Who Is Jan Seski, The Second American Doctor Accused Of Illegally Killing A Lion In Zimbabwe?
Americans and Zimbabweans alike were outraged over the killing of Cecil the lion by an American dentist in July. Now, Zimbabwe has accused a second American of illegally hunting lions in the country. Jan Casimir Seski allegedly shot a lion with a bow and arrow without approval and on land where it's illegal to hunt lions, according to Zimbabwe's National Parks and Wildlife Management Authority. So who is Jan Seski? Bustle has reached out to him for comment.
Seski, 68, is an independent gynecological oncologist with attending privileges at multiple Allegheny Health Network hospitals in the Pittsburgh area. On Monday, Allegheny released a statement regarding the allegations, saying that Seski "has provided care to gynecologic cancer patients at hospitals throughout the Pittsburgh region for decades" and that he is "a leader in the field of bloodless medicine." The health network also said, "We expect that Dr. Seski will continue to care for his patients as he attends to personal matters related to his recent hunting expedition in Africa."
Just like Walter Palmer, the American dentist who admitted to killing Cecil the lion, Seski appears to be a big-game enthusiast, having appeared in several photos on Horn's African Safari's and Alaska Bowhunting's websites alongside a hippo, an ostrich, an antelope, a zebra, and a kudu. Alaska Bowhunting's website uses a photo of Seski with a dead African elephant to promote its bow and arrow system.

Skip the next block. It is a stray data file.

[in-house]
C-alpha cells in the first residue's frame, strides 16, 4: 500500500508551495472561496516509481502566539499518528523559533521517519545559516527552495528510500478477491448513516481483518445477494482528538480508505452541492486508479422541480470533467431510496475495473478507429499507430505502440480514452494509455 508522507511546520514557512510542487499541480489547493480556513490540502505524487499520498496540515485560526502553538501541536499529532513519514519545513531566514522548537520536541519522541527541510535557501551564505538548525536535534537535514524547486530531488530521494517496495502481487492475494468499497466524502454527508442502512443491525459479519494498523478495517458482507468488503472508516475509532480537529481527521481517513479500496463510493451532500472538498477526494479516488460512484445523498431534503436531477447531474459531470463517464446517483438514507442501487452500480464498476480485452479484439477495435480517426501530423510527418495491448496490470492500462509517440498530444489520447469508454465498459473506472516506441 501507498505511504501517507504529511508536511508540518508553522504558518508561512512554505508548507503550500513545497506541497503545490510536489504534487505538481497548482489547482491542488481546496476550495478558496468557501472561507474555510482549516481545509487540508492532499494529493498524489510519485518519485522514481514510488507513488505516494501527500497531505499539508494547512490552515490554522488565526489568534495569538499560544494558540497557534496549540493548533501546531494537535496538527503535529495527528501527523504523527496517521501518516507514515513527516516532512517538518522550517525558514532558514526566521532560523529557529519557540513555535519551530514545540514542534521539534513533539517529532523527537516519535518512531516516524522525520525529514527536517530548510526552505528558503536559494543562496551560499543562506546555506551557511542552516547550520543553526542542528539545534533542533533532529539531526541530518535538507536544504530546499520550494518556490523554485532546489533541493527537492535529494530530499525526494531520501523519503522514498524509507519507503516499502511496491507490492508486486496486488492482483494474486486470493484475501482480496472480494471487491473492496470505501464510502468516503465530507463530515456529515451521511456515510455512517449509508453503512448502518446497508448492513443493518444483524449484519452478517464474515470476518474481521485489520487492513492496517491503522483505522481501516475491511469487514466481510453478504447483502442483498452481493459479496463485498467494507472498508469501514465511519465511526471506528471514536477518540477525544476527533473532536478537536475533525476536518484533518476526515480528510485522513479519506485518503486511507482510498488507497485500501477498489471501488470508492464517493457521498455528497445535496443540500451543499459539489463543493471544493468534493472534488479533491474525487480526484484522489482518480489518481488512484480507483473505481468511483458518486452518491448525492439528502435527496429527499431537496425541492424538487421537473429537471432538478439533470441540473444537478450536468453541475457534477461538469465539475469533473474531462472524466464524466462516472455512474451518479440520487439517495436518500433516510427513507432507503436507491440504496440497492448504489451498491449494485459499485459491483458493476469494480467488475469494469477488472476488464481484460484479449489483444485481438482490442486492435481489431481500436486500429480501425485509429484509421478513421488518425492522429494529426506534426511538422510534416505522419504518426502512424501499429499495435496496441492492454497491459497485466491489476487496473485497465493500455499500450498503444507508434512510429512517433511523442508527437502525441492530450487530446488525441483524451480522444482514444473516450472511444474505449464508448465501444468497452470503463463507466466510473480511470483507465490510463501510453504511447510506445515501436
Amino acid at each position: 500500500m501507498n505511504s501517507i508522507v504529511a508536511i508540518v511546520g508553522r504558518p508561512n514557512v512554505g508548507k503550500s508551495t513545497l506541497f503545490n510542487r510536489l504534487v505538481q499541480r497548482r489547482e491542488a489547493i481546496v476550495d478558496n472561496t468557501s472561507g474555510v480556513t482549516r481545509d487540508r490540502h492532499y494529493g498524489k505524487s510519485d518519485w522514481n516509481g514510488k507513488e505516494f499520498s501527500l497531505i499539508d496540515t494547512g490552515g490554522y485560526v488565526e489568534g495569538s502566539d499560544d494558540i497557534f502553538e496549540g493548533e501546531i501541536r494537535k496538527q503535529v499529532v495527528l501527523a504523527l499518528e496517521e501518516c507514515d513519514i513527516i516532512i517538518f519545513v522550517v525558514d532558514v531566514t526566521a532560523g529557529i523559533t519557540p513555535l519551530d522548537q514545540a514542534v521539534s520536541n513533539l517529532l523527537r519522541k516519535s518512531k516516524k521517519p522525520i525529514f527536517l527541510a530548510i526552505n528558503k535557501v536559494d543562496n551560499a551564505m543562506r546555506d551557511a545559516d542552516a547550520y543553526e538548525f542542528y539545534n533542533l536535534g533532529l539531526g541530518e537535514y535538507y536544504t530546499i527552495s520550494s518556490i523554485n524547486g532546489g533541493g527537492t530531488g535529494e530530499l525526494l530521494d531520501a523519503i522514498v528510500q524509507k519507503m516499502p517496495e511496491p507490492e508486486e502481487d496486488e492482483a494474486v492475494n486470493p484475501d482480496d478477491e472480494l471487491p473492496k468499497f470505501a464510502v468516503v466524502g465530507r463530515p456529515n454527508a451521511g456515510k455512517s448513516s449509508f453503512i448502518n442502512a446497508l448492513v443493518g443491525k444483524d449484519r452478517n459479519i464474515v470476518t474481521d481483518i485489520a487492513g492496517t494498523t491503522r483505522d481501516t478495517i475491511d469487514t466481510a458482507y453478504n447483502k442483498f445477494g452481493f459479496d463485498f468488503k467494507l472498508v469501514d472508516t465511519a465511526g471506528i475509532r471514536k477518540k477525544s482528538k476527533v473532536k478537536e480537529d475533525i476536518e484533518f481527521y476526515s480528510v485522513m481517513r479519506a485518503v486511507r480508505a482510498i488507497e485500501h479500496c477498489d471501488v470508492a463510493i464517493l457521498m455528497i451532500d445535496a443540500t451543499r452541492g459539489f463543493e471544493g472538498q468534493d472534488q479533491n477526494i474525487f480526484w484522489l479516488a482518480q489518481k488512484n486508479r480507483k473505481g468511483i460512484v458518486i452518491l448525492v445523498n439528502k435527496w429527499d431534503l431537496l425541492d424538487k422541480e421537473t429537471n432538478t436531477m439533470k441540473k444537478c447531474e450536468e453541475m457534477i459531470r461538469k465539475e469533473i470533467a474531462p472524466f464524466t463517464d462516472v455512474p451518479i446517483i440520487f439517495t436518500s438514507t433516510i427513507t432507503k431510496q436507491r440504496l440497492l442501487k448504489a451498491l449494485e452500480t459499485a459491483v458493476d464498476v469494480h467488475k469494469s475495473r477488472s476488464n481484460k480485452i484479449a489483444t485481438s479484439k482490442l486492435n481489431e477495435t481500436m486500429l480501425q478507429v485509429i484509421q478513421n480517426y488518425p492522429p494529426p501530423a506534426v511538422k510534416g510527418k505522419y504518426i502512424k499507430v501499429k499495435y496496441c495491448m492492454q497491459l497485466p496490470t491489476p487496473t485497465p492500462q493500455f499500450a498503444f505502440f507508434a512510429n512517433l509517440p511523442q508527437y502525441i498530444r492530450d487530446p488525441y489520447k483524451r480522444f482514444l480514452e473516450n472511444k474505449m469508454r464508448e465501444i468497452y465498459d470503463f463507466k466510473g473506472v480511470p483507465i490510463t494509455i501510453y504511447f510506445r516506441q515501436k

Headman Sibanda, the Zimbabwean landowner who acted as Palmer's guide and was later arrested over Cecil's death, told authorities that Seski was another client of his, and also claimed he had hunted a lion earlier in the year, according to The Pittsburgh Post-Gazette. Sibanda told the Associated Press that he and Seski did not break any laws in the April hunt. Zimbabwe National Parks spokeswoman Caroline Washaya Moyo told the Associated Press that Seski provided a government hunting database with his name and information. Moyo told the AP:
Zimbabwean officials have said they will seek an extradition of Palmer over the death of Cecil, but it's unclear whether or not the south African country will do the same for Seski.